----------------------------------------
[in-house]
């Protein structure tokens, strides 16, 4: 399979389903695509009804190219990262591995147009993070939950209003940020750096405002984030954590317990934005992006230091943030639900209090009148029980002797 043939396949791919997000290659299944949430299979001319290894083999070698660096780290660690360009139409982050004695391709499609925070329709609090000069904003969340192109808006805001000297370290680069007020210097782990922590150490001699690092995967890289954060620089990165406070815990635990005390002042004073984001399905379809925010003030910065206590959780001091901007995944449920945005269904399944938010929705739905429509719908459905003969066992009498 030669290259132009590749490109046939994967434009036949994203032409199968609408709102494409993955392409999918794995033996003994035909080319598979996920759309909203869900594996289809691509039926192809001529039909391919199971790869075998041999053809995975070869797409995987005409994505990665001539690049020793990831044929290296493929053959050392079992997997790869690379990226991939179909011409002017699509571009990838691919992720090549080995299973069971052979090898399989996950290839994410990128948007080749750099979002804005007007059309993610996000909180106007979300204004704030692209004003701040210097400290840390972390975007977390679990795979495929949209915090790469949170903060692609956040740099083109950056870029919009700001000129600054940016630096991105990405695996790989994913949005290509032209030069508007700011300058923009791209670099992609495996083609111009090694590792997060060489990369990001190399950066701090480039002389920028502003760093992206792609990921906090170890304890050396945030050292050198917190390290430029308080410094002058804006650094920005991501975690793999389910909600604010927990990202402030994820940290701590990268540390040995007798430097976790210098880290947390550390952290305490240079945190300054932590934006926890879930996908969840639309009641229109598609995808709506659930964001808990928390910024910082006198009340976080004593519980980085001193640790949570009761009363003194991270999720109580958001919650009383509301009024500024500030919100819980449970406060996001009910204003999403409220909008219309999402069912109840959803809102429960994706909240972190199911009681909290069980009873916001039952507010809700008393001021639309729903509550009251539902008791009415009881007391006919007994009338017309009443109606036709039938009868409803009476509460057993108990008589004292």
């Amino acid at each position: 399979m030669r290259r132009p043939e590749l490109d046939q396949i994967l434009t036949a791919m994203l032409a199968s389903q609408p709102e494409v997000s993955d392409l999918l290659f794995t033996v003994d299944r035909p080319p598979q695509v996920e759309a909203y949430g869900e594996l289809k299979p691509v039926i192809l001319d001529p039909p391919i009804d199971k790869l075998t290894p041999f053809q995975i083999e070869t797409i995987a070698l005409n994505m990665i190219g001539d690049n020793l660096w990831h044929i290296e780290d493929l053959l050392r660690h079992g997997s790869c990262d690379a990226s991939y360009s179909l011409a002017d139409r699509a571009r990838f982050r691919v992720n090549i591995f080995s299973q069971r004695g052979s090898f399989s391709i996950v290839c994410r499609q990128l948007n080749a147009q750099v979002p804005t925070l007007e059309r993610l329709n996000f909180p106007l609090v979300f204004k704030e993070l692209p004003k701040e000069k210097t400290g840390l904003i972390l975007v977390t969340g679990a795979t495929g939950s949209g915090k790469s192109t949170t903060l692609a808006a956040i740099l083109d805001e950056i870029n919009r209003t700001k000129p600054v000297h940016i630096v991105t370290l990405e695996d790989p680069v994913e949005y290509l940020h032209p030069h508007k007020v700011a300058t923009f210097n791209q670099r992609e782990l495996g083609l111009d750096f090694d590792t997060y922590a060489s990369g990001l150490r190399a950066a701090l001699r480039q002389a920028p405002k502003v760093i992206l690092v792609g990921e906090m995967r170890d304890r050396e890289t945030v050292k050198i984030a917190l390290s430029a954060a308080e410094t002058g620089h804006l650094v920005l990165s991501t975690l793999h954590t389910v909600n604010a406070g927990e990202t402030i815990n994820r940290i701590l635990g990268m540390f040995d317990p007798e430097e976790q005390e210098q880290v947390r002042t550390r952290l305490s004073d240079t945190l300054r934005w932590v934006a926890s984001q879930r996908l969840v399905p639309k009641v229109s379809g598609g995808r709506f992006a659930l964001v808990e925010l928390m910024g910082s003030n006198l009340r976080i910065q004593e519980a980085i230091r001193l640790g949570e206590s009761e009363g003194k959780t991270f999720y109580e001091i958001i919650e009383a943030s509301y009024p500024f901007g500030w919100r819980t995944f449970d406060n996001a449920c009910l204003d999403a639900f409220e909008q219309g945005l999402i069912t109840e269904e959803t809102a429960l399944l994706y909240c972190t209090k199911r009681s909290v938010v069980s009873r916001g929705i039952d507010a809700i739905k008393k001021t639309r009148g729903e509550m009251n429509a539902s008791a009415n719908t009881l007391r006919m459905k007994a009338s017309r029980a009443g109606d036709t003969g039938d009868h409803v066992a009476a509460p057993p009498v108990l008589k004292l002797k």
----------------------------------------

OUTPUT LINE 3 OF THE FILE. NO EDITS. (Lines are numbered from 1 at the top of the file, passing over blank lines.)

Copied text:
């Amino acid at each position: 399979m030669r290259r132009p043939e590749l490109d046939q396949i994967l434009t036949a791919m994203l032409a199968s389903q609408p709102e494409v997000s993955d392409l999918l290659f794995t033996v003994d299944r035909p080319p598979q695509v996920e759309a909203y949430g869900e594996l289809k299979p691509v039926i192809l001319d001529p039909p391919i009804d199971k790869l075998t290894p041999f053809q995975i083999e070869t797409i995987a070698l005409n994505m990665i190219g001539d690049n020793l660096w990831h044929i290296e780290d493929l053959l050392r660690h079992g997997s790869c990262d690379a990226s991939y360009s179909l011409a002017d139409r699509a571009r990838f982050r691919v992720n090549i591995f080995s299973q069971r004695g052979s090898f399989s391709i996950v290839c994410r499609q990128l948007n080749a147009q750099v979002p804005t925070l007007e059309r993610l329709n996000f909180p106007l609090v979300f204004k704030e993070l692209p004003k701040e000069k210097t400290g840390l904003i972390l975007v977390t969340g679990a795979t495929g939950s949209g915090k790469s192109t949170t903060l692609a808006a956040i740099l083109d805001e950056i870029n919009r209003t700001k000129p600054v000297h940016i630096v991105t370290l990405e695996d790989p680069v994913e949005y290509l940020h032209p030069h508007k007020v700011a300058t923009f210097n791209q670099r992609e782990l495996g083609l111009d750096f090694d590792t997060y922590a060489s990369g990001l150490r190399a950066a701090l001699r480039q002389a920028p405002k502003v760093i992206l690092v792609g990921e906090m995967r170890d304890r050396e890289t945030v050292k050198i984030a917190l390290s430029a954060a308080e410094t002058g620089h804006l650094v920005l990165s991501t975690l793999h954590t389910v909600n604010a406070g927990e990202t402030i815990n994820r940290i701590l635990g990268m540390f040995d317990p007798e430097e976790q005390e210098q880290v947390r002042t550390r952290l305490s004073d240079t945190l300054r934005w932590v934006a926890s984001q879930r996908l969840v399905p639309k009641v229109s379809g598609g995808r709506f992006a659930l964001v808990e925010l928390m910024g910082s003030n006198l009340r976080i910065q004593e519980a980085i230091r001193l640790g949570e206590s009761e009363g003194k959780t991270f999720y109580e001091i958001i919650e009383a943030s509301y009024p500024f901007g500030w919100r819980t995944f449970d406060n996001a449920c009910l204003d999403a639900f409220e909008q219309g945005l999402i069912t109840e269904e959803t809102a429960l399944l994706y909240c972190t209090k199911r009681s909290v938010v069980s009873r916001g929705i039952d507010a809700i739905k008393k001021t639309r009148g729903e509550m009251n429509a539902s008791a009415n719908t009881l007391r006919m459905k007994a009338s017309r029980a009443g109606d036709t003969g039938d009868h409803v066992a009476a509460p057993p009498v108990l008589k004292l002797k």